It is still yet another object of the invention to control credit card fraud by the use of a changeable personal identification number (PIN) with the PIN changing according to the day of the week and the number of uses each day of the credit card with the particular PIN for a particular transaction being transmitted to a credit card company for comparison and determination if the correct PIN is being used with the credit card company authorizing use when the correct PIN number is transmitted and requesting a different PIN when an incorrect PIN number is transmitted.
These and other objects of the invention, as well as many of the intended advantages thereof, will become more readily apparent when reference is made to the following description taken in conjunction with the accompanying drawings.
FIG. 1 is a flowchart of the use of the invention during telephone sales.
FIG. 2 is a flowchart of the use of the invention for retail sales.
FIG. 3 illustrates a PIN card.
In describing a preferred embodiment of the invention illustrated in the drawings, specific terminology will be resorted to for the sake of clarity. However, the invention is not intended to be limited to the specific terms so selected, and it is to be understood that each specific term includes all technical equivalents which operate in a similar manner to accomplish a similar purpose.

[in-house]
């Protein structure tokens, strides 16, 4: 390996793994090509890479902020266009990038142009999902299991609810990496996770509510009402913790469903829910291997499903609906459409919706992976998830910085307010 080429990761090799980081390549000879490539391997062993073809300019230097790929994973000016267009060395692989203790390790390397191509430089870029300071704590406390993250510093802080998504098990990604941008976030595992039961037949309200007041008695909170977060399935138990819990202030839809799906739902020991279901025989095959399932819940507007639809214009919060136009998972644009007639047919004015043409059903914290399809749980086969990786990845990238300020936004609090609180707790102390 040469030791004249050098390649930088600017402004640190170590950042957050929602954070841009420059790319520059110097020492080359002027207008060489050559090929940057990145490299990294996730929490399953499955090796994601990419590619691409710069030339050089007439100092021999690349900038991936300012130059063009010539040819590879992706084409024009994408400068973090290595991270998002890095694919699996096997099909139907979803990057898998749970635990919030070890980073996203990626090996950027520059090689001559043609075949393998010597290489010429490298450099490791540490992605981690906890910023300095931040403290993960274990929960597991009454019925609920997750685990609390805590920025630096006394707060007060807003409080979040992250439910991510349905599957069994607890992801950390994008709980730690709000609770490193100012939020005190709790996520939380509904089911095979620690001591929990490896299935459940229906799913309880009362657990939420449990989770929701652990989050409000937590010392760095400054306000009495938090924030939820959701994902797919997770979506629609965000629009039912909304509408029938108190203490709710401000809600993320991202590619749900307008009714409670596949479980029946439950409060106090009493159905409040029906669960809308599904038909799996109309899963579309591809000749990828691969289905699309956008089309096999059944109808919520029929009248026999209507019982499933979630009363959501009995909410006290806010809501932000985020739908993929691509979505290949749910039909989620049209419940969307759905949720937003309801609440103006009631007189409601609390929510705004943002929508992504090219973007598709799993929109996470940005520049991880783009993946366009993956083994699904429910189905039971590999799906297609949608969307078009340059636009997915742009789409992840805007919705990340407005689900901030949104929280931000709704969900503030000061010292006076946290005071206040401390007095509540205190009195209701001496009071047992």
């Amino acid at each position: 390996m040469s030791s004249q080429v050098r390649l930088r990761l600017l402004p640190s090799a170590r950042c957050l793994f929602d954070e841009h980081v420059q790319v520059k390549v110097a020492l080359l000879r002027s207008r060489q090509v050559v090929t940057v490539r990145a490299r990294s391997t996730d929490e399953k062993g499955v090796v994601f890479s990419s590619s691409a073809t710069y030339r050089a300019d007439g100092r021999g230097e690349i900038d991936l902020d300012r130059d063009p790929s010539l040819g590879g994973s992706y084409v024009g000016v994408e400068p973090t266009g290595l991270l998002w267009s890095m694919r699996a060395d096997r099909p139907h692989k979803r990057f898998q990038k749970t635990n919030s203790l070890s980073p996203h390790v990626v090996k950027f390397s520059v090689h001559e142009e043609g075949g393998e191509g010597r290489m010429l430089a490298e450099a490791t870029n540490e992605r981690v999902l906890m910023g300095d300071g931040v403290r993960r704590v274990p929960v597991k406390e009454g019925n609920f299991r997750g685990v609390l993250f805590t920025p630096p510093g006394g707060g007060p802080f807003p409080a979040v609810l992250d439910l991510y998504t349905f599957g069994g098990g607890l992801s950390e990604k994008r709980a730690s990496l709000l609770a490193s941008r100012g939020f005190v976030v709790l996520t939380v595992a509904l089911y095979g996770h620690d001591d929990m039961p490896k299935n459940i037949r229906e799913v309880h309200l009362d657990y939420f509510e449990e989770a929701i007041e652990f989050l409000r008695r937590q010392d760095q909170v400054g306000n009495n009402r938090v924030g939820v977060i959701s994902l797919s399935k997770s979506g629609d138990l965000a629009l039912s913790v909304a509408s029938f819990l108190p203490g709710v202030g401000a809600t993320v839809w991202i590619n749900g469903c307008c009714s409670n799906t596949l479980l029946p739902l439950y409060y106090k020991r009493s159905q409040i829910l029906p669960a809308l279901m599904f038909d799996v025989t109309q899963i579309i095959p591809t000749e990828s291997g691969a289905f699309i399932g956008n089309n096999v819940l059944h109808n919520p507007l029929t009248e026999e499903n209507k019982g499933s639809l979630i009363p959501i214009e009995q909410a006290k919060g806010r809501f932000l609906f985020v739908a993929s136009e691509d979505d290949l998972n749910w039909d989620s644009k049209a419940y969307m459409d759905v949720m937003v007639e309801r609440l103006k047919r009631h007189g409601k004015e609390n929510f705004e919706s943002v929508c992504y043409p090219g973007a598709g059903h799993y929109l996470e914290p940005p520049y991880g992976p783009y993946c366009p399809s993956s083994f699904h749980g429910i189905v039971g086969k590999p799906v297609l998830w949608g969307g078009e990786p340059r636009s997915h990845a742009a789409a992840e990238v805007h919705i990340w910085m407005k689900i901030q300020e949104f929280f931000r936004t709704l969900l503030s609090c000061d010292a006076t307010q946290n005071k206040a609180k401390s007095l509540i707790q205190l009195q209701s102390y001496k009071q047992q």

With reference to the drawings, in general, and to FIGS. 1 and 2, in particular, a system embodying the teachings of the subject invention is shown.
With reference to FIG. 1, the system is schematically shown for use in ordering of goods by telephone. A telephone customer 10 will convey order information 12 to obtain the desired product or accomplish a specific task, such as payment of a bill, to a telephone operator 14 by a bi-directional telephone link 16. The telephone operator 14, in addition to soliciting of the order information 12, will require additional information 18, such as the customer's name, address, type of credit to be used, the account number of the credit card and its expiration date. Other information may also be solicited as needed.